Bitternut Hickory, Yellow-bud Hickory

Carya cordiformis

Family: Juglandaceae (joo-glan-DAY-see-ee) (Info)
Genus: Carya (KAIR-yuh) (Info)
Species: cordiformis (kord-ih-FOR-miss) (Info)



Water Requirements:

Average Water Needs; Water regularly; do not overwater

Sun Exposure:

Full Sun

Sun to Partial Shade



Foliage Color:

Unknown - Tell us


over 40 ft. (12 m)


30-40 ft. (9-12 m)


USDA Zone 3a: to -39.9 C (-40 F)

USDA Zone 3b: to -37.2 C (-35 F)

USDA Zone 4a: to -34.4 C (-30 F)

USDA Zone 4b: to -31.6 C (-25 F)

USDA Zone 5a: to -28.8 C (-20 F)

USDA Zone 5b: to -26.1 C (-15 F)

USDA Zone 6a: to -23.3 C (-10 F)

USDA Zone 6b: to -20.5 C (-5 F)

USDA Zone 7a: to -17.7 C (0 F)

USDA Zone 7b: to -14.9 C (5 F)

USDA Zone 8a: to -12.2 C (10 F)

USDA Zone 8b: to -9.4 C (15 F)

USDA Zone 9a: to -6.6 C (20 F)

Where to Grow:

Unknown - Tell us



Bloom Color:


Pale Green

Bloom Characteristics:

This plant is attractive to bees, butterflies and/or birds

Bloom Size:

Unknown - Tell us

Bloom Time:

Mid Spring

Other details:

Unknown - Tell us

Soil pH requirements:

6.6 to 7.5 (neutral)

Patent Information:


Propagation Methods:

From seed; direct sow outdoors in fall

From seed; winter sow in vented containers, coldframe or unheated greenhouse

From seed; stratify if sowing indoors

Seed Collecting:

Allow pods to dry on plant; break open to collect seeds

Allow unblemished fruit to ripen; clean and dry seeds

Properly cleaned, seed can be successfully stored


This plant is said to grow outdoors in the following regions:

North Port, Florida

Hinsdale, Illinois

Valparaiso, Indiana

Benton, Kentucky

Clermont, Kentucky

Georgetown, Kentucky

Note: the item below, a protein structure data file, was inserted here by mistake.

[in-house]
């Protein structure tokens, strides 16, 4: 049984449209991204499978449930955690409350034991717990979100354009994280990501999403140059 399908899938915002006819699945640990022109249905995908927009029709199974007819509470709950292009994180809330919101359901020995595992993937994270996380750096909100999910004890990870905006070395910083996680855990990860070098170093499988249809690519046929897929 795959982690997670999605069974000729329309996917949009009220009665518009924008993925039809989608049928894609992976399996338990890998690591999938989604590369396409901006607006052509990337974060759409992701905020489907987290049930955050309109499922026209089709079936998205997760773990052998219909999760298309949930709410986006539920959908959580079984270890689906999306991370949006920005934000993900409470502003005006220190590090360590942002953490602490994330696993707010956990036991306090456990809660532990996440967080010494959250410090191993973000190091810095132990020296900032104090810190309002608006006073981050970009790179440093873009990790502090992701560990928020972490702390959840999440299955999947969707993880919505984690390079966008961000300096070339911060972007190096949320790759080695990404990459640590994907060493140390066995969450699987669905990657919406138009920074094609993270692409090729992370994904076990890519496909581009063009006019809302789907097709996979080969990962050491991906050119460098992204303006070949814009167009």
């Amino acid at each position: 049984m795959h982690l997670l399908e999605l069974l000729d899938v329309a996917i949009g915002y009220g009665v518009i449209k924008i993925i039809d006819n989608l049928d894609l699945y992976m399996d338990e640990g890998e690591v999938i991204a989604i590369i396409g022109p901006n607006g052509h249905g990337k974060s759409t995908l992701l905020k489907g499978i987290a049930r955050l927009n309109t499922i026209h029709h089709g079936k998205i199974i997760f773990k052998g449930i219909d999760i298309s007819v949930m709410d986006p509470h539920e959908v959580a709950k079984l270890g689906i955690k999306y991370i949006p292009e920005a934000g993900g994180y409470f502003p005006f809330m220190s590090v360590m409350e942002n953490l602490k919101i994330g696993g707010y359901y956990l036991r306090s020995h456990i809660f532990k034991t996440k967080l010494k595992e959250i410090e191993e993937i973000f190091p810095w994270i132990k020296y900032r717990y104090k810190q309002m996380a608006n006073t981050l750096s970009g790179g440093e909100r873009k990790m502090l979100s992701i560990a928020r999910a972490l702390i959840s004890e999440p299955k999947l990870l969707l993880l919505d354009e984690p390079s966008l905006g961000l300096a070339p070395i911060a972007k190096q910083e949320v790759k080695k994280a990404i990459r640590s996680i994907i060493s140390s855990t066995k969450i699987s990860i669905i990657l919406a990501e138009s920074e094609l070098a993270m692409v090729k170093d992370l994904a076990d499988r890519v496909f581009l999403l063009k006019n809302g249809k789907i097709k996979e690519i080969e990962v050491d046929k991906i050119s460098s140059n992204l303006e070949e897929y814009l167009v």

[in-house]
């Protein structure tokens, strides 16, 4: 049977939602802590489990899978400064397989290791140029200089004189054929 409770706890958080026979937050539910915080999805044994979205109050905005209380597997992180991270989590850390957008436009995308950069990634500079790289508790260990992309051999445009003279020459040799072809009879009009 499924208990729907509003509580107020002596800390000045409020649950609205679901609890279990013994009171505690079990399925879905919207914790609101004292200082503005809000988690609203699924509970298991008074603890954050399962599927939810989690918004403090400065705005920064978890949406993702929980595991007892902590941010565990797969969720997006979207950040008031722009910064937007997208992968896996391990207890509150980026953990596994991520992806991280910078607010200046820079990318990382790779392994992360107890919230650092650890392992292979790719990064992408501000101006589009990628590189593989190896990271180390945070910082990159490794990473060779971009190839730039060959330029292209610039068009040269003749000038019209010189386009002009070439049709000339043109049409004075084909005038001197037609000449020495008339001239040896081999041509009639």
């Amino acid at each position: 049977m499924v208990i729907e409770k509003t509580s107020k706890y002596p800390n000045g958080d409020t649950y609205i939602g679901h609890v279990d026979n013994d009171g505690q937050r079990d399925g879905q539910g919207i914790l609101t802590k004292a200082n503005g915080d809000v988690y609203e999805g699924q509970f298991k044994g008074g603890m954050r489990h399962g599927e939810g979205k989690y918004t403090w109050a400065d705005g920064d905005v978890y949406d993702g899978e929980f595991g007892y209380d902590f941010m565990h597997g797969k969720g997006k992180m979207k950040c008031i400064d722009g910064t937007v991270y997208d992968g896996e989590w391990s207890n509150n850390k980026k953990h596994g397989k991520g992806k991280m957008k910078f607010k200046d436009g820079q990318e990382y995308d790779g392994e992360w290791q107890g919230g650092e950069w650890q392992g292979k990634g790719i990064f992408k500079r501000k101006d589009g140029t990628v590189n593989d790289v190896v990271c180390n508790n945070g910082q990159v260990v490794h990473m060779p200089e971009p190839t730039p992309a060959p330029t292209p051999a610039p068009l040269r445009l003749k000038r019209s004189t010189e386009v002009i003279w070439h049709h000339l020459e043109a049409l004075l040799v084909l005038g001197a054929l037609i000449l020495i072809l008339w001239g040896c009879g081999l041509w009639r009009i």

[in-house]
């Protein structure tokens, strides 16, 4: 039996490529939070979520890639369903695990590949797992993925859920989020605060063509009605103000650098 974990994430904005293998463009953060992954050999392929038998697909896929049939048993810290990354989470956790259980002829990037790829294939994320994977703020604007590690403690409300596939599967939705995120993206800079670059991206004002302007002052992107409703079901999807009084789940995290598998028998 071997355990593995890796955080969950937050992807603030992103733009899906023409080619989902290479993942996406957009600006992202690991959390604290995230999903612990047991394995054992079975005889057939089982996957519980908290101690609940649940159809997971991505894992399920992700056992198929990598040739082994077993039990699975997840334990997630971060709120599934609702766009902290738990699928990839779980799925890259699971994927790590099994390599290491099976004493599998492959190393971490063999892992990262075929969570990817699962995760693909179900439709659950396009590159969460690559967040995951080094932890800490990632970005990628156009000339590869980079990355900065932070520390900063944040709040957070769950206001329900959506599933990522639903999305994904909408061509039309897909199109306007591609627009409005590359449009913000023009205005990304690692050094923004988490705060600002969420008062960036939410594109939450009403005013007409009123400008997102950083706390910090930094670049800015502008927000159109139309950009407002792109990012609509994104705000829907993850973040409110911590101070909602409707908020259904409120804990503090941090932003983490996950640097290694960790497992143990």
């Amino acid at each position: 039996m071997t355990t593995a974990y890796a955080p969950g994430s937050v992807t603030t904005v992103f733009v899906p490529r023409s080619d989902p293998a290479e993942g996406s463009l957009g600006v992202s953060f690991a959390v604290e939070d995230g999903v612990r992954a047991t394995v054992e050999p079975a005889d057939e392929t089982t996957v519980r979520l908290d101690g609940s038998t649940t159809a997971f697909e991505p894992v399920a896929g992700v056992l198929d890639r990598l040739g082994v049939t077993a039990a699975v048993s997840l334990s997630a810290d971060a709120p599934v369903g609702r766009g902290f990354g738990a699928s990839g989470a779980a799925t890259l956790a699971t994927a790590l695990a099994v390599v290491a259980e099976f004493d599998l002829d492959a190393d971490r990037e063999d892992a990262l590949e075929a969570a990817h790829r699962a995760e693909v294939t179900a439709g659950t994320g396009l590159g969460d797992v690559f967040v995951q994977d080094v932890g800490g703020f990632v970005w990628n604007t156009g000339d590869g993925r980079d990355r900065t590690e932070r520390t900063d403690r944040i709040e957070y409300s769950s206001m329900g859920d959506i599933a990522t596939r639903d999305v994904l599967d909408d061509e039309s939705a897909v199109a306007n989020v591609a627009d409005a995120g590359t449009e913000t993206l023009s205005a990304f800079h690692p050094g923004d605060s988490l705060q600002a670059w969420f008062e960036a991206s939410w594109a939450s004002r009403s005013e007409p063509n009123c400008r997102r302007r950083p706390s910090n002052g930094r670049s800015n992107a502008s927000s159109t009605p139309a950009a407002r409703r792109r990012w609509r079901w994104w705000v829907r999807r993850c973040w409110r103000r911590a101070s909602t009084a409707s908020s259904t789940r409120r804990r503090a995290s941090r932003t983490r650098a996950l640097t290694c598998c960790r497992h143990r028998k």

Louisville, Kentucky

Chaska, Minnesota

Lincoln, Nebraska

Raleigh, North Carolina

Waxhaw, North Carolina

Downingtown, Pennsylvania

Elmwood, Wisconsin

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Gardeners' Notes:


On Dec 20, 2013, Rickwebb from Downingtown, PA wrote:

I see this species the most growing in draining wet or moist soils in lowlands, but I have seen some in well-drained uphill locations. It is usually the second most common hickory in the North. Native from New England to central MN to east TX to northwest FL. Handsome tree with fantastic texture! Good yellow fall color. Good for wildlife. Slow growing of about 6 to 9"/yr and develops a big taproot like most hickory and lives about 200 years. Sometimes offered for planting by native nurseries in containers. Messy for residential landscapes, but magnificent like oak trees. Can tolerate some soil compaction nearby with new construction. The compound leaves are 6 to 9" long with 7 to 11 relatively more narrow leaflets and it has a more Medium texture, less course than most other hickories, see... read more


On May 19, 2013, plant_it from Valparaiso, IN wrote:

Native to eastern North America.

Nuts are bitter and squirrels tend to avoid them. Serves as a primary host for some magnificent moths. Larval Host: Luna, funeral dagger, and giant regal. Attracts birds and butterflies.

A slender shade tree, bitter-nut hickory is one of the largest hickories, growing 50-100 ft. tall. Bitter-nut hickory typically develops several primary ascending limbs, forming an arched shape. The deciduous tree produces long, graceful catkins and large, hard-shelled nuts. The pinnately-compound leaves attain a bright, clear yellow early in the fall. It holds its fall foliage longer than other hickories.

This is the most rapid growing of all hickory trees. It is difficult to transplant because of a large taproot, but perhaps le... read more


On Jul 8, 2004, melody from Benton, KY (Zone 7a) wrote:

A wonderful tree that wildlife depends on. The nuts are bitter to humans, but deer and other animals use them for winter forage.

Similar to the Pecan in appearance, but it's range is much more widespread,even into southern Canada.

Height 50' to 60', but can get as tall as 100' in the right conditions.